Architects are taught in school that what they want to design matters, and little is discussed about client expectations, except that in the case of design studios, the clients are the professors. Architects learn to please other architects to ensure the best critique, grade and peer recognition. That peer recognition extends into professional life, where architects look to have their work published in journals juried by other architects.
This is obviously a wrong approach. Architecture is a professional service. Most architects come to understand this fact as they move up the ranks of practice. When you look in the offices of real architecture firms today, you don't see Joanna Gaines or Howard Roark (perish the thought!) or Bobby Flay. You see people who are working hard, using their knowledge and experience and skill to design projects on behalf of their clients. But habits of hand-wavy thinking remain, embedded through the architect-as-chef idea, where big ideas matter and where a silver cover is whipped off a plate, revealing the delectable and beautiful creation hidden within (or, similarly, posterboards on wheels that depict the "before" condition are pulled apart to reveal the hour-of-TV creation), and that is why architects sometimes think that their beliefs matter more than those of their clients.
Contributed by Cherise Lakeside
If I had a dollar for every time I have heard ‘I’m too busy’ in my 30 years in the AEC Industry, I would be a very rich woman. Very rich!
According to AIA Best Practices “Quality Control: Managing the Top 5 Risks”
“No matter how desirable a program of in-house loss prevention might be, such a program will not function if it imposes unrealistic burdens or unobtainable goals. It must, therefore, be implemented with little or no increase in general overhead expenses.”
This original article was published by Schinnerer & Co. in 1973. Since that time, the five areas within architecture practice that most frequently give rise to claims have remained the same.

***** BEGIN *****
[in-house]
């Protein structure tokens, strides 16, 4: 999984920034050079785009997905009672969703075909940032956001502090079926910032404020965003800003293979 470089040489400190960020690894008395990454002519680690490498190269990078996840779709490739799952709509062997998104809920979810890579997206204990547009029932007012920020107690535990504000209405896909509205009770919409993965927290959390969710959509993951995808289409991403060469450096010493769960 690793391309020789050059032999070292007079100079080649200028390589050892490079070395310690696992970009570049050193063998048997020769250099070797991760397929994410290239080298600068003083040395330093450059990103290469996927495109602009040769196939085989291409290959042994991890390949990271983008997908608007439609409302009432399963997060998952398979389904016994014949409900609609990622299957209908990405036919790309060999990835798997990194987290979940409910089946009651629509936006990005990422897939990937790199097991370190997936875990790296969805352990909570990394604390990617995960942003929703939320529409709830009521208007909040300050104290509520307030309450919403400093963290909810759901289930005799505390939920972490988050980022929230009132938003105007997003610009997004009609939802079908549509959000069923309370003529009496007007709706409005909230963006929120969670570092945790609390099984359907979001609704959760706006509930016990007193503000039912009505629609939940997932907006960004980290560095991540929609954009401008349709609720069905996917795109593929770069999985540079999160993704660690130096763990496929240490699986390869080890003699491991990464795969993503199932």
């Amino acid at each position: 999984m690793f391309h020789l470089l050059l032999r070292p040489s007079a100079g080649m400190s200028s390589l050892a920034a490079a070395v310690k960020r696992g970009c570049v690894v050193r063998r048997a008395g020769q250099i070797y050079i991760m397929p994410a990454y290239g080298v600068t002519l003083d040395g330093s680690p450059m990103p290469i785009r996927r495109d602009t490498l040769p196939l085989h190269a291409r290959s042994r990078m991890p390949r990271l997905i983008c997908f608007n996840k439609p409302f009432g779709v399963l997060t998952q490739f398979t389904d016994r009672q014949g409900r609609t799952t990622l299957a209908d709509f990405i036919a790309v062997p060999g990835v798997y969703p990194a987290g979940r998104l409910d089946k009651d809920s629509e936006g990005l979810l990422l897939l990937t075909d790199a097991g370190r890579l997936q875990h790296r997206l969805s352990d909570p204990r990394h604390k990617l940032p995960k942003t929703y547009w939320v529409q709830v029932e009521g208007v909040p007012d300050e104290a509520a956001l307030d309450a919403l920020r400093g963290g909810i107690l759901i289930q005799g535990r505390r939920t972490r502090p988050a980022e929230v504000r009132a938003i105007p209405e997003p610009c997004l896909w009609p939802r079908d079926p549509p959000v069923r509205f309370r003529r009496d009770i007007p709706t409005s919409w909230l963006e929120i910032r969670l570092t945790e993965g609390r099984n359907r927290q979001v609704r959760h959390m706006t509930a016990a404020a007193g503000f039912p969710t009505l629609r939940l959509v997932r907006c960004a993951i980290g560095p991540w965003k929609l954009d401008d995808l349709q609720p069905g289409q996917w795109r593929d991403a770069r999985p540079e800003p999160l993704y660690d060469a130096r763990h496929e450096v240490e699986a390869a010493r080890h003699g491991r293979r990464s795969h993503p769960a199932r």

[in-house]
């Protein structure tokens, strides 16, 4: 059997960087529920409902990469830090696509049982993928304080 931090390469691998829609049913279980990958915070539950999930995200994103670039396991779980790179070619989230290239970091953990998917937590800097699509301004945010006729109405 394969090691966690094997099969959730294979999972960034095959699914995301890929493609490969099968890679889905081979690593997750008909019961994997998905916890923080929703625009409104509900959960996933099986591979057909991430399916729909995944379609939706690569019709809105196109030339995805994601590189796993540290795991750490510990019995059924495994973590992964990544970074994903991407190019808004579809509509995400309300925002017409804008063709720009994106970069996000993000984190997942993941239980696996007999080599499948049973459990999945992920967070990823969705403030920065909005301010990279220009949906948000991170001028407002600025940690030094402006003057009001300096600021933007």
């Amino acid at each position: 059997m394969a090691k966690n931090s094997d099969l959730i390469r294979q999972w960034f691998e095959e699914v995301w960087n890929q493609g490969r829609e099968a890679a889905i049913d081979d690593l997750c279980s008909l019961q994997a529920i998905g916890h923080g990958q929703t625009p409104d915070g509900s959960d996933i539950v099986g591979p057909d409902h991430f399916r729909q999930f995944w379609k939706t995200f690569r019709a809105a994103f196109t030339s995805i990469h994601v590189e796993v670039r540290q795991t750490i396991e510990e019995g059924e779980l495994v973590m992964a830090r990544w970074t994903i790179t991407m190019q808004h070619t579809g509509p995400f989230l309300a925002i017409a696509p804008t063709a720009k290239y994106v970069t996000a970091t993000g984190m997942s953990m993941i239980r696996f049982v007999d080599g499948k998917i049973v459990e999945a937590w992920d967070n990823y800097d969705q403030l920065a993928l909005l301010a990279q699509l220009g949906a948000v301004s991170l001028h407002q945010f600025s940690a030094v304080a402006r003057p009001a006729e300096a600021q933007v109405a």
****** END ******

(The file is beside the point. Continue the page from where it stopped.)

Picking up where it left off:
Seriously? 45 YEARS and we still haven’t found a way to knock these items off the list. Why? Because we are too busy! Sorry, sounds like an excuse (and a poor one) to me.
In my humble opinion, we have to make the time. We can’t afford not to. In the long run we make it up tenfold in the often challenging construction phase of the project.
In my experience, most design contracts are front loaded. Most of the fees are received by the design team by the end of construction documents. The construction phase portion of the fee (typically 20% to 25%) is spread over the length of the construction period. This can be a long time to break up a very small portion of the fee. Most design firms can’t financially survive unless they have projects in design at the same time they have projects in construction. There is just not enough money coming in during construction to pay the bills.
Anyone in this business who has been around for a while will know this. Yet, we continue to operate in way that expose us to this risk. Why? I will go out on a limb with this one and say it is because it is easier to do what we have always done rather than find new methods. Change is hard, it takes work and nobody has time to learn to do it a different way. At least that is the excuse I hear.
If you haven’t read a blog from me before, you should know I have worked for a general contractor, an MEP engineering firm and now for an architecture firm. The short story is that I have seen these issues from multiple viewpoints.
Some of my personal observations on these items of risk:
Contributed by Eric D. Lussier